Cost of Smoking, Obesity More Personal than Public - Pacific Standard

Cost of Smoking, Obesity More Personal than Public

Big Tobacco may want a refund.
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Nearly a decade after 46 states signed a historic settlement agreement
with cigarette manufacturers to recoup the cost of treating ill
smokers, a computer model created
by Dutch economists shows that smokers actually run up fewer lifetime
medical costs than either obese people or people with healthy
lifestyles.

It’s not that cigarettes are harmless or even good for you, as some of the old ads used to imply — on the contrary. “Because of differences in life expectancy,” explains the study, “lifetime health expenditure was highest among healthy-living people and lowest for smokers.” In other words, lead author Pieter H. M. van Baal told the Associated Press, “Lung cancer is a cheap disease to treat because people don’t survive very long. But if they are old enough to get Alzheimer’s one day, they may survive longer and cost more.” No wonder economics is called the dismal science. The study’s authors do note, however, that reducing obesity and rates of smoking has other benefits to society.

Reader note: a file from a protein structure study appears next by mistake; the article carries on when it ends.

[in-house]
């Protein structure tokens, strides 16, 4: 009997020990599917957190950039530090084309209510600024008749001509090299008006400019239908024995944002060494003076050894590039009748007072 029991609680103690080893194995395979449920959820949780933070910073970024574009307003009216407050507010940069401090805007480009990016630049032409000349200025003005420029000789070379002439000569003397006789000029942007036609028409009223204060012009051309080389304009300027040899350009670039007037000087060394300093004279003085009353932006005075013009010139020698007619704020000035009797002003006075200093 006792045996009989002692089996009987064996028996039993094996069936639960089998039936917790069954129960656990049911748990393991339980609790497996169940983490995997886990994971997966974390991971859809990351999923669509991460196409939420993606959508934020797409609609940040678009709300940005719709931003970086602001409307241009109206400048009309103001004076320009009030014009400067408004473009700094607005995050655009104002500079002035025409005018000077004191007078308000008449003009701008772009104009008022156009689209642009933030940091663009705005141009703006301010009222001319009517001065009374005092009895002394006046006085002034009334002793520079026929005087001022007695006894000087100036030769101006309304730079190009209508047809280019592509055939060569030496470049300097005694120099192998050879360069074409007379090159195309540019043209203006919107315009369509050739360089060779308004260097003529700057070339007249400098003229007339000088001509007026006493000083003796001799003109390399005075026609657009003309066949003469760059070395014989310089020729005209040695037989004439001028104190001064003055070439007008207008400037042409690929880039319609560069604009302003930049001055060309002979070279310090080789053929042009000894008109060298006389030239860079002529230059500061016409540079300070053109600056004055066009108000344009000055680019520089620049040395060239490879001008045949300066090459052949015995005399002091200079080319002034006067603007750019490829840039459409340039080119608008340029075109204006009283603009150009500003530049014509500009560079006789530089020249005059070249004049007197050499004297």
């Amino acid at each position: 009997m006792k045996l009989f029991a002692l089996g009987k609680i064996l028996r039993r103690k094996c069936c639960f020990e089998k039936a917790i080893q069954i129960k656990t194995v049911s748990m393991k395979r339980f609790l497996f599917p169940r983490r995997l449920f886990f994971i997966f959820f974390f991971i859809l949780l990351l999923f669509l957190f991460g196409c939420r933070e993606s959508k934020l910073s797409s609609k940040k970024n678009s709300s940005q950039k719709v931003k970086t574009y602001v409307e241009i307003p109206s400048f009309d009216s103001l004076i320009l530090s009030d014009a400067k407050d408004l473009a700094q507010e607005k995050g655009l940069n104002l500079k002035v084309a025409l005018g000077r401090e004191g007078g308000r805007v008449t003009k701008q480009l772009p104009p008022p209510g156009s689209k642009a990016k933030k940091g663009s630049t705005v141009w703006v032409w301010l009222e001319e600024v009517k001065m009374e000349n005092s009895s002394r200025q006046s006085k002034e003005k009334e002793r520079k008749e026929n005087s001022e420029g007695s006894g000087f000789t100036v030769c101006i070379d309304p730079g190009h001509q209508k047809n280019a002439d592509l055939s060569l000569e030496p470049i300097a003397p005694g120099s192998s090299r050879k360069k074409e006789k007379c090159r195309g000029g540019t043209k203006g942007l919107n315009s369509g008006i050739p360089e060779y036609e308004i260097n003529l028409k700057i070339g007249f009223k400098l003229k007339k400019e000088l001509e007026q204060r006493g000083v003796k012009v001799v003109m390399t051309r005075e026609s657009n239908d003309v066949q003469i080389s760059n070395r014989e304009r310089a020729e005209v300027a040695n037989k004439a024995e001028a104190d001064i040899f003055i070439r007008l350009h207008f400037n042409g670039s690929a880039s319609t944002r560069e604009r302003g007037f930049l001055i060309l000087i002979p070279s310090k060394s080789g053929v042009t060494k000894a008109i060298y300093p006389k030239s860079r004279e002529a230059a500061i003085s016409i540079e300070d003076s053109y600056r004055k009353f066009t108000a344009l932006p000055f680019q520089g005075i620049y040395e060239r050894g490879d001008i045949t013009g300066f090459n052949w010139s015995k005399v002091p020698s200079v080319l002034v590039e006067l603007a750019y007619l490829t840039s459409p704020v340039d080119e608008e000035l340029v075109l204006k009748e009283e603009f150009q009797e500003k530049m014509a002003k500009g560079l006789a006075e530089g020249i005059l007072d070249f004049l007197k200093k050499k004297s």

Earlier story: Enticing health insurers to pay for prevention

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